The most preffered past time of Kolkatans is the evening adda session i.e. sitting at tea stalls and socializing. However, sipping tea is not enough until it is complemented with a plate of telebhaja (deep-fried snack) made from vegetable stuffings like potato, eggplants, onion, eggs etc. and muri (puffed rice). Besan (cornflour) is battered upon the vegetables and deep fried till golden yellow colour emerges. Sinfully crispy, oily and appetizing, your trip to Kolkata is incomplete unless you savour a beguni (eggplant friiter) or daaler bora (pulse fritter). You will find dimly lit stalls, shacks and shops selling telebhaja in almost every corner of the city. Kalika Mukhorochak in Surya Sen Street and Lakshmi Narayan Shaw & Sons are some of the hot favourites. The variety is never ending and the price is dirt cheap!
Speaking of telebhaja reminds me of another personal favourite street snack of mine: jhalmuri, (hot/spicy puffed rice) a traditional snack of the region. Muri (puffed rice) is assorted with finely diced tomato, coconut, boiled potato, chilli, onion, coriander leaves, peanuts, spices, chanachur (chivda) and tossed with mustard oil. Someone who has never tried this snack before might be a little apprehensive as how come puffed rice which itself has no smell can literally turn into a spicy, saucy and tangy snack by just adding a few ingredients. But ask any person in Kolkata about this snack and they will give you a good explanation. The snack has a sentimental value upon Kolkatans, such is its nostalgic appeal that Jhumpa Lahiri in her novel ‘The Namesake’ uses jhalmuri to denote nostalgia in the character of Ashima that reads:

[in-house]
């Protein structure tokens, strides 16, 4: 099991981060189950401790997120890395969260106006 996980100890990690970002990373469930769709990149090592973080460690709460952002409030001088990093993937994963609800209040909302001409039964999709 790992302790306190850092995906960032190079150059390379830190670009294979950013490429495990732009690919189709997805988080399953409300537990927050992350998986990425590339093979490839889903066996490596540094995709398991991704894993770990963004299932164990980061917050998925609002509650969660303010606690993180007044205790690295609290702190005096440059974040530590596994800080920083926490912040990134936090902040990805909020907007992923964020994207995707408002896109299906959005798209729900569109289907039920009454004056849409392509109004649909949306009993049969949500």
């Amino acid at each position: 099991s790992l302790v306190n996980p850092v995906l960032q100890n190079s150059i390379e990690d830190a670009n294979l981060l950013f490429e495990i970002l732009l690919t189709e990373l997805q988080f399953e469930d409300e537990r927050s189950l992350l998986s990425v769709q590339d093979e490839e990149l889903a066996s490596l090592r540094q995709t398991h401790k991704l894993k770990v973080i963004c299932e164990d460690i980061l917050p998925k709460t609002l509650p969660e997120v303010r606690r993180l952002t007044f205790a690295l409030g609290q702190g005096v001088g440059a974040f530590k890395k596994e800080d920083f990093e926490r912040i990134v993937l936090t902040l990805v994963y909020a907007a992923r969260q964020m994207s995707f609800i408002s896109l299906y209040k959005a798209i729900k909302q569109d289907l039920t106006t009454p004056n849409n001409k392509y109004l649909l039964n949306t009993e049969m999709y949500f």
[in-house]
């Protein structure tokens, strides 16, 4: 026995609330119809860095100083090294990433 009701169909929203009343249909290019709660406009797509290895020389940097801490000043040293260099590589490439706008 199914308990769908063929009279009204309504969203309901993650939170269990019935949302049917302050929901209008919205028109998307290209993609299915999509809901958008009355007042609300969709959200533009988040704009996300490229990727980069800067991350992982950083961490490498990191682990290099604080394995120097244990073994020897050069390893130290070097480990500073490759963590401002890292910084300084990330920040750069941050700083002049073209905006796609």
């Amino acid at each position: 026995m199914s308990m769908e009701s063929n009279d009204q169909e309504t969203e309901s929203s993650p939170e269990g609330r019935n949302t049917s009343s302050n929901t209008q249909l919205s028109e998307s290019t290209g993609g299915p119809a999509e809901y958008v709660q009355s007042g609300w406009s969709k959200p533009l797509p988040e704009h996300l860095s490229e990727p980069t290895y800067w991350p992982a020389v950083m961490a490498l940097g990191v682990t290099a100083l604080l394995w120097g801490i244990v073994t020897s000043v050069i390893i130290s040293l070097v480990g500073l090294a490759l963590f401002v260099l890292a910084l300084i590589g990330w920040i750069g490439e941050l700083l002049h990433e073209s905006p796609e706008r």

“..combining Rice Krispies and Planters peanuts and chopped red onion in a bowl. She adds salt, lemon juice, thin slices of green chili pepper, wishing there were mustard oil to pour into the mix.” (Chapter 1, The Namesake)
It is one of the lightest and healthy snack I have ever tasted and an ideal combo for the evening adda sessions with a cup of hot tea. Usually sold by wandering vendors who serve it in thongas (paper cones), however the tastiest jhalmuri according to my opinon is served in local trains of Kolkata and it’s suburbs. Grab a thonga of jhalmuri, place yourself in the window seat, munch and relish it while the train chugs along.